Here, we start with the simulation of a one-dimensional diffusion of a substance around its center of gravity at position known as random walk model. To introduce the simulation method and to get a simple starting point for setting up a computer algorithm we begin with a board game. This game has been successfully employed here in a math course as an alternative to the Galton board ^{ 27} for the introduction of the binomial distribution. The only mathematical difference is the transformation from the play stone position x to the index i of the binomial distribution as discussed below.

In Figure 1a the initial setup for 12 stones representing 12 molecules diffusing along the x-axis is shown. The stones are either numbered or in numbered lanes. All stones start at position. The x-coordinate is numbered at the bottom of the board. Now we chose at random one of the 12 stones with equal probability of 1/12. This can be realized by a dodecaeder dice or by a random number generator app for mobile phones^{{1}}. An app also allows using more than just 12 stones which it advisable in order to get a more meaningful distribution function. Once a stone is chosen we have to decide whether to move it into positive or negative direction. For this, a coin may be used. Then we move the chosen stone in the chosen direction and repeat the whole process many times. It is important to find a good end point because over time stones will leave the game board. For example, it turned out to be a good choice for 12 stones to stop when the first stone reaches orFigure 1b shows a possible outcome with the distribution at the top. Due to the small number of stones, the distribution function is statistically not very meaningful but we can average the data of all student groups in class to obtain a more realistic distribution. In this context is important that all averaged data are for the same number of steps. One scope of game board besides the activity is to introduce the procedure for setting up a code as discussed below.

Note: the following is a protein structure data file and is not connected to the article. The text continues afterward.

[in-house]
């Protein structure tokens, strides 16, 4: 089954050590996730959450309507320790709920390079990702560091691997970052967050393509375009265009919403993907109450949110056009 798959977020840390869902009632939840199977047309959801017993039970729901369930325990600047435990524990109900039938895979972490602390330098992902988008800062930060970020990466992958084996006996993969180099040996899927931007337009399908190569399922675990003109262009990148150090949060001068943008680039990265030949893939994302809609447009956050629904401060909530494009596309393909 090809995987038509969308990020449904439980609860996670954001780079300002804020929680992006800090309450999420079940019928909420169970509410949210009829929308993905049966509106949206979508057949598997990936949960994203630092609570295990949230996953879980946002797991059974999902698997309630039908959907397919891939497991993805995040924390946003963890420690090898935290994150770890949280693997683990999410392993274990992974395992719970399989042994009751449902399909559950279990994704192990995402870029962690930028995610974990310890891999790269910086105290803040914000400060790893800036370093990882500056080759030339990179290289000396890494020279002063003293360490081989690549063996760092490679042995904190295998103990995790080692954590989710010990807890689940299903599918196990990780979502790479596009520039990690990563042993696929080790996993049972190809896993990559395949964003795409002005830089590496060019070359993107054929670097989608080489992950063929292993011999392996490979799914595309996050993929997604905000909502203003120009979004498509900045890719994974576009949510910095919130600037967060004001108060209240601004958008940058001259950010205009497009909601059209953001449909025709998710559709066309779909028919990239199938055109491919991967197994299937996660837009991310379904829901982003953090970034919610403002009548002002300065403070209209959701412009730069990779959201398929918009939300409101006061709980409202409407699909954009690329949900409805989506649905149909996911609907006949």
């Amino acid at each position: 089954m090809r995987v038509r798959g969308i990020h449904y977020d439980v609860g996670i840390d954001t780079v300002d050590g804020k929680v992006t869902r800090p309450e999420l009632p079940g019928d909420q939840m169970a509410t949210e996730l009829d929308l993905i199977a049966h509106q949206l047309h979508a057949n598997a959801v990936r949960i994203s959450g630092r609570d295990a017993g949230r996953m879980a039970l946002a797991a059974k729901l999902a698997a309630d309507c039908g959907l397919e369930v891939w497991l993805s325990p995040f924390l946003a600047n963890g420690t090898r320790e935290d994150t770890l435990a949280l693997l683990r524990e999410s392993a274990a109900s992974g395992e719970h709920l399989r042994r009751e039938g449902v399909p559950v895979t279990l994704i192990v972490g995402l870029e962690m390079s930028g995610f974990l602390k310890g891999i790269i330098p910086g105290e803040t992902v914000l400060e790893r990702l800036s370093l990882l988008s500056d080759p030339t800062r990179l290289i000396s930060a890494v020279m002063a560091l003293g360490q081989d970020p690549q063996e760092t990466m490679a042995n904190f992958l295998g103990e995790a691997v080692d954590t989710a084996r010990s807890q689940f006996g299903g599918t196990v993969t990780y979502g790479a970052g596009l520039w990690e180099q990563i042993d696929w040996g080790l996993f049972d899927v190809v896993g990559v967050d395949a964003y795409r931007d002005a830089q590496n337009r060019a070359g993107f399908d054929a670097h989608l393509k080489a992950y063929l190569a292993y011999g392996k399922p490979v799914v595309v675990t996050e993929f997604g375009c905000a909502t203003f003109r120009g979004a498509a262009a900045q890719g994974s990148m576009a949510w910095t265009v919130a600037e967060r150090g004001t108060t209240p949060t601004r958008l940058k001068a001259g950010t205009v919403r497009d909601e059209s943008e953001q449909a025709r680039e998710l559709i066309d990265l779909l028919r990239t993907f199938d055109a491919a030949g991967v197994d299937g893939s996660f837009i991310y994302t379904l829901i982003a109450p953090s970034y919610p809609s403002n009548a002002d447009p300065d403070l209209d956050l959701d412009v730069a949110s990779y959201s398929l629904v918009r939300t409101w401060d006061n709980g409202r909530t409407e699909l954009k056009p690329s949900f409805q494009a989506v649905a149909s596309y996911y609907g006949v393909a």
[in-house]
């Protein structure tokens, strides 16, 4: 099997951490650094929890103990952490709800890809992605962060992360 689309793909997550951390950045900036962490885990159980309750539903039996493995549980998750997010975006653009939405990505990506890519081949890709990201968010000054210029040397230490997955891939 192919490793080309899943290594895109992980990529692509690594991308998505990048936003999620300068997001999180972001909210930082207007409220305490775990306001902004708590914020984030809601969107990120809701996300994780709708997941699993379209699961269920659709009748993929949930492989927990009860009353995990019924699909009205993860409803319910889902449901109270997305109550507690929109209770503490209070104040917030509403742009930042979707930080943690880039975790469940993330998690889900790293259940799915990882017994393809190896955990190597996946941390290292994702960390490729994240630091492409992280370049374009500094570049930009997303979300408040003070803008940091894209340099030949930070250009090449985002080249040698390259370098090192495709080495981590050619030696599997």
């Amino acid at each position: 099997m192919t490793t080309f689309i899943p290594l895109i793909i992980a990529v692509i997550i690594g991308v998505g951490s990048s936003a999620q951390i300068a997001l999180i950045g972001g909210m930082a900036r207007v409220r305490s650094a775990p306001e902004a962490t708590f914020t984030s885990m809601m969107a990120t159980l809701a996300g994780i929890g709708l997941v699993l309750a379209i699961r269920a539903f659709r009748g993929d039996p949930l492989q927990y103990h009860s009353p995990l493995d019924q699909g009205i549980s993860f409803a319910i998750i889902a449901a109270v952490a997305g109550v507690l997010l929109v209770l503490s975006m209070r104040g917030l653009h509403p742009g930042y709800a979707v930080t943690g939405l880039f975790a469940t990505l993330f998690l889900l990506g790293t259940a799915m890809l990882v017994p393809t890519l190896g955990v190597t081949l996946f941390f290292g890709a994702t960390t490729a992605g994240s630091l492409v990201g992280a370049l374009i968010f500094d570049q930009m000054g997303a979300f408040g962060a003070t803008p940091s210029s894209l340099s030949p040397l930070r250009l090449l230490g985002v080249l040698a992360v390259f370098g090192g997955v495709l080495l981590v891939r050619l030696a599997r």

**Fig****ure****1**. a) Setup of a stochastic board game for the diffusion along the x-coordinate. The numbers at the bottom represent the position; the numbers at the left side represent the numbers of the stones. b) Outcome of a specific game. At the top, the corresponding distribution is depicted

**Fig****ure****2.**Stochastic tree diagram for the probability reaching a position on the x-axis given by the number in the boxes. The tree is for four time steps t=4. Here p=1/2 is the probability to move in either direction at random. A corresponding empty worksheet is provided in the Supporting Information